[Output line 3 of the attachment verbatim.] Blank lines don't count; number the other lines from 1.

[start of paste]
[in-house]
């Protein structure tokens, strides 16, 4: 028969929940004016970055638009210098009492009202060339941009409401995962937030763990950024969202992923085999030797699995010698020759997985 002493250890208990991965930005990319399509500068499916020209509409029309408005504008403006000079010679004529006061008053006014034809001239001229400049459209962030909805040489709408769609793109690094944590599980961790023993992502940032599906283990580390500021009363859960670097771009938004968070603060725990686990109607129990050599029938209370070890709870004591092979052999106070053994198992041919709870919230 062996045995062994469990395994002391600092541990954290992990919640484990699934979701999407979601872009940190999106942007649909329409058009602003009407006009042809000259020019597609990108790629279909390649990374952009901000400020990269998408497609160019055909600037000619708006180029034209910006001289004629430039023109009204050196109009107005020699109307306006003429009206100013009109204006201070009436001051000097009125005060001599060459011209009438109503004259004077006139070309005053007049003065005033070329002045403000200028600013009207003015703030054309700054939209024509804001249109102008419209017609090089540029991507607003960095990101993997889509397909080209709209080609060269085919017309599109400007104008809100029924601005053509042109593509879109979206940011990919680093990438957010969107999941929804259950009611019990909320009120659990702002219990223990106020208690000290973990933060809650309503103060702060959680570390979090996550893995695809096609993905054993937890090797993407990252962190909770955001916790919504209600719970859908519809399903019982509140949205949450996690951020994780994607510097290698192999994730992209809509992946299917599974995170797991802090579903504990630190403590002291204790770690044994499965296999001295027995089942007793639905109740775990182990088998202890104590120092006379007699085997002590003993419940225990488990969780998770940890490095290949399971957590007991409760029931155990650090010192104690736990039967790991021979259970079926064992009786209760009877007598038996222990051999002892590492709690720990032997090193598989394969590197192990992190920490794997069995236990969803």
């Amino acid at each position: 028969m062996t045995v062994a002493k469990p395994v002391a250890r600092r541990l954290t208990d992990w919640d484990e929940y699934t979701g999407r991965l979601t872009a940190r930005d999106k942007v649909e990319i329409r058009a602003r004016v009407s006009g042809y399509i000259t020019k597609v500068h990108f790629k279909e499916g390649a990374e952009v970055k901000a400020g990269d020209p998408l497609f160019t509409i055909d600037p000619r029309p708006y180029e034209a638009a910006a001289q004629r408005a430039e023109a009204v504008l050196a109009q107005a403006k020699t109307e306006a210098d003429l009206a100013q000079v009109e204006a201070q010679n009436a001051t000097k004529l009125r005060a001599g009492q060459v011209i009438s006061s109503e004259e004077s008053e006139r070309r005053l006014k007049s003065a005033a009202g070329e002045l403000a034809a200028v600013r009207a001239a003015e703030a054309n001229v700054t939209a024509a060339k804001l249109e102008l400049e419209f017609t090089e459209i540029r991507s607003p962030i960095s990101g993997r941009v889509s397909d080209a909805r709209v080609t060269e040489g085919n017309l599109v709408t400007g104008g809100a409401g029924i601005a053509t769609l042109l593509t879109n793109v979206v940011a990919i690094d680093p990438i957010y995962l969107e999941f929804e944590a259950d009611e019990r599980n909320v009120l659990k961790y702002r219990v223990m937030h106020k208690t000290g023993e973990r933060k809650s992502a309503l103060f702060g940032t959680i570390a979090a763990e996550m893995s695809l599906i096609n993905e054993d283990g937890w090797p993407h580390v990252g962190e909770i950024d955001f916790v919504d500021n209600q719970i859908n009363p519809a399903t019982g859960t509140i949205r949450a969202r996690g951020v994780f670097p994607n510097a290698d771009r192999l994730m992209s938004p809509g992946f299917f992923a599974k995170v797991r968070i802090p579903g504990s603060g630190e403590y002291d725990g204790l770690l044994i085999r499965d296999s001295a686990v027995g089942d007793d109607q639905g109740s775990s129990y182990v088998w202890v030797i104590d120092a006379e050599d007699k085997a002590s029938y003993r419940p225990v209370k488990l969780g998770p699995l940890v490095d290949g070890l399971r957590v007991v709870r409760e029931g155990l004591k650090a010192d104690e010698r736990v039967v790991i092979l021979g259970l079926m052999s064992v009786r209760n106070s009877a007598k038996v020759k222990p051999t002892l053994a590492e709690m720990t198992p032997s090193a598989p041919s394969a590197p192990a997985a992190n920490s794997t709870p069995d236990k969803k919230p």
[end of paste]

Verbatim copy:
């Amino acid at each position: 028969m062996t045995v062994a002493k469990p395994v002391a250890r600092r541990l954290t208990d992990w919640d484990e929940y699934t979701g999407r991965l979601t872009a940190r930005d999106k942007v649909e990319i329409r058009a602003r004016v009407s006009g042809y399509i000259t020019k597609v500068h990108f790629k279909e499916g390649a990374e952009v970055k901000a400020g990269d020209p998408l497609f160019t509409i055909d600037p000619r029309p708006y180029e034209a638009a910006a001289q004629r408005a430039e023109a009204v504008l050196a109009q107005a403006k020699t109307e306006a210098d003429l009206a100013q000079v009109e204006a201070q010679n009436a001051t000097k004529l009125r005060a001599g009492q060459v011209i009438s006061s109503e004259e004077s008053e006139r070309r005053l006014k007049s003065a005033a009202g070329e002045l403000a034809a200028v600013r009207a001239a003015e703030a054309n001229v700054t939209a024509a060339k804001l249109e102008l400049e419209f017609t090089e459209i540029r991507s607003p962030i960095s990101g993997r941009v889509s397909d080209a909805r709209v080609t060269e040489g085919n017309l599109v709408t400007g104008g809100a409401g029924i601005a053509t769609l042109l593509t879109n793109v979206v940011a990919i690094d680093p990438i957010y995962l969107e999941f929804e944590a259950d009611e019990r599980n909320v009120l659990k961790y702002r219990v223990m937030h106020k208690t000290g023993e973990r933060k809650s992502a309503l103060f702060g940032t959680i570390a979090a763990e996550m893995s695809l599906i096609n993905e054993d283990g937890w090797p993407h580390v990252g962190e909770i950024d955001f916790v919504d500021n209600q719970i859908n009363p519809a399903t019982g859960t509140i949205r949450a969202r996690g951020v994780f670097p994607n510097a290698d771009r192999l994730m992209s938004p809509g992946f299917f992923a599974k995170v797991r968070i802090p579903g504990s603060g630190e403590y002291d725990g204790l770690l044994i085999r499965d296999s001295a686990v027995g089942d007793d109607q639905g109740s775990s129990y182990v088998w202890v030797i104590d120092a006379e050599d007699k085997a002590s029938y003993r419940p225990v209370k488990l969780g998770p699995l940890v490095d290949g070890l399971r957590v007991v709870r409760e029931g155990l004591k650090a010192d104690e010698r736990v039967v790991i092979l021979g259970l079926m052999s064992v009786r209760n106070s009877a007598k038996v020759k222990p051999t002892l053994a590492e709690m720990t198992p032997s090193a598989p041919s394969a590197p192990a997985a992190n920490s794997t709870p069995d236990k969803k919230p």